A year in film

De­spite a gloomy fore­cast and the loss of a trea­sure of Ir­ish cin­ema, there was cause for some cheer in movieland this year, writes Don­ald Clarke

The Irish Times - Friday - The Ticket - - Review 2009 -

THIS TIME last year, had you asked a movie pun­dit to paint a pic­ture of the cin­e­matic land­scape in late 2009, he or she might have imag­ined some­thing a lit­tle like John Hill­coat’s up­com­ing film ver­sion of Cor­mac McCarthy’s The Road. Those few still liv­ing will find them­selves stranded in a wretched, de­nuded waste­land, its grey­ness bro­ken only by the bloody corpses of re­cently can­ni­balised refugees. Films cost a lot of money, you see, and, by last Christ­mas, there was no money left in the world.

Well, there are plenty of rea­sons to be cheer­less. Last week, The Kino cin­ema in Cork – for 13 years a rare art-house oa­sis out­side Dublin – closed its doors for the last time.

Dur­ing the sum­mer, An Bord Snip Nua rec­om­mended the abo­li­tion of the Ir­ish Film Board. Later, the Re­newed Pro­gramme for Gov­ern­ment ap­peared to save that body’s skin, but cuts and com­pro­mises do still loom.

For all that, the at­mos­phere on Planet Cin­ema is far from apoc­a­lyp­tic. The Gal­way Film Fleadh launched an im­pres­sive se­ries of do­mes­tic fea­tures: fine work such as Conor Hor­gan’s One

Hun­dred Morn­ings, Ken Wardrop’s

His & Hers and Bren­dan Mul­downey’s Sav­age. Tomm Moore’s fine an­i­ma­tion The Se­cret

of Kells played in com­mer­cial cin­e­mas and picked up the au­di­ence prize at the Ed­in­burgh Film Fes­ti­val.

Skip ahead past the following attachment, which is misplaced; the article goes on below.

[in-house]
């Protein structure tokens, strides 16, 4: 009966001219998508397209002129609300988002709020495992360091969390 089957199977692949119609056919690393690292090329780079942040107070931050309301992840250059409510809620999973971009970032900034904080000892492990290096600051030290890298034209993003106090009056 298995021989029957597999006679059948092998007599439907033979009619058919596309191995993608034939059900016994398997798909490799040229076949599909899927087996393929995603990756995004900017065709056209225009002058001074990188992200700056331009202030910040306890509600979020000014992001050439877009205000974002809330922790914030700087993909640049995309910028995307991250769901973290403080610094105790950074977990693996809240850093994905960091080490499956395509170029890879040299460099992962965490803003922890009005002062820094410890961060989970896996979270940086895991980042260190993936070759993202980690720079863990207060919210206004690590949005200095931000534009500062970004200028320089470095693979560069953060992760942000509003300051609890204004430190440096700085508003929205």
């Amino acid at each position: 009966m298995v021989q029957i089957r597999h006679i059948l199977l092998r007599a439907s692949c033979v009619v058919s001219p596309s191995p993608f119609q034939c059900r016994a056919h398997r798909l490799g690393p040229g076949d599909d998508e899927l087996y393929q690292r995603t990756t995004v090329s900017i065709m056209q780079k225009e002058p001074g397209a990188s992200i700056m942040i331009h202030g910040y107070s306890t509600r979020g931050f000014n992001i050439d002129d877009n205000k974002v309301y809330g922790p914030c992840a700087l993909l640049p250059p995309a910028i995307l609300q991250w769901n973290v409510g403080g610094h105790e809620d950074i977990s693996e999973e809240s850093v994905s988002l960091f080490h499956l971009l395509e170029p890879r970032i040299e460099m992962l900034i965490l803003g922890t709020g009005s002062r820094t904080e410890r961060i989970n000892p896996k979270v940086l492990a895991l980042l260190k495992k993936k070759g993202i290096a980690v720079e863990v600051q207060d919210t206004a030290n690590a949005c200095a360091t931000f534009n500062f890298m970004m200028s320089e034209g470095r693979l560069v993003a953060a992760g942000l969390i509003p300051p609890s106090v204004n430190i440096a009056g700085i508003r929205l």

When news ar­rived this week that His & Hers is to play at the Sun­dance Film Fes­ti­val – where John Car­ney’s Once be­gan its as­sault three years ago – street prophets be­gan re­con­sid­er­ing their plans to drag out the “End is Nigh” sand­wich boards.

Fur­ther afield, the good burghers of Pittsburgh, Portsmouth and Ph­nom Penh flocked to the cin­e­mas in ever-greater num­bers. What they ex­pe­ri­enced was of­ten uned­i­fy­ing. We have yet to see what sums James Cameron’s Avatar will take, but, at time of writ­ing, the cretinous, ca­cophonous Trans­form­ers: Re­venge of the Fallen re­mains the big­gest film of the year in the US and the ef­fi­ciently slav­ish Harry Pot­ter and

the Half-Blood Prince tops the world­wide 2009 fig­ures. But what about the sur­prise smash of the year? No, not The Hang­over, but the most jaw-drop­ping box-of­fice suc­cess of the year re­mains a dis­tinctly or­di­nary, some­what ugly sec­ond se­quel to an an­i­ma­tion that

wasn’t that good in the first place. Driven by huge ticket sales out­side the US, Ice Age: Dawn of the

Di­nosaurs has some­how taken in al­most ¤600 mil­lion and is cur­rently the sec­ond-big­gest film of the year and – get this – the 15th big­gest of all time. You could ar­gue that the re­gret­table rise in 3-D is re­spon­si­ble, but Pixar’s vastly su­pe­rior Up, also avail­able in the process, has ac­cu­mu­lated only about two-thirds of Dawn of the

Di­nosaurs’ tak­ings. Go fig­ure. Never mind. The re­ally good news is that, 2009 turned out to be an­other fine year for qual­ity cin­ema. The ubiq­ui­tous JJ Abrams and the ris­ing Neill Blomkamp proved with, re­spec­tively, District

9 and Star Trek that the main­stream can still ac­com­mo­date in­tel­li­gent, beau­ti­fully-crafted en­ter­tain­ments. Else­where in the mul­ti­plexes, tiny bud­geted flicks such as Moon and Para­nor­mal

Ac­tiv­ity tri­umphantly de­fied the usual or­tho­dox­ies of movie fi­nanc­ing.

So ev­ery­thing’s great? Not quite. Movies take a long time to fi­nance and even longer to pro­duce. The ef­fects of the eco­nomic down­turn may yet rav­age the high­ways of Cin­ema City. By all means put the sand­wich boards away, but re­mem­ber where you stored them.

Let the Right One In: scary chil­dren top­ping the list

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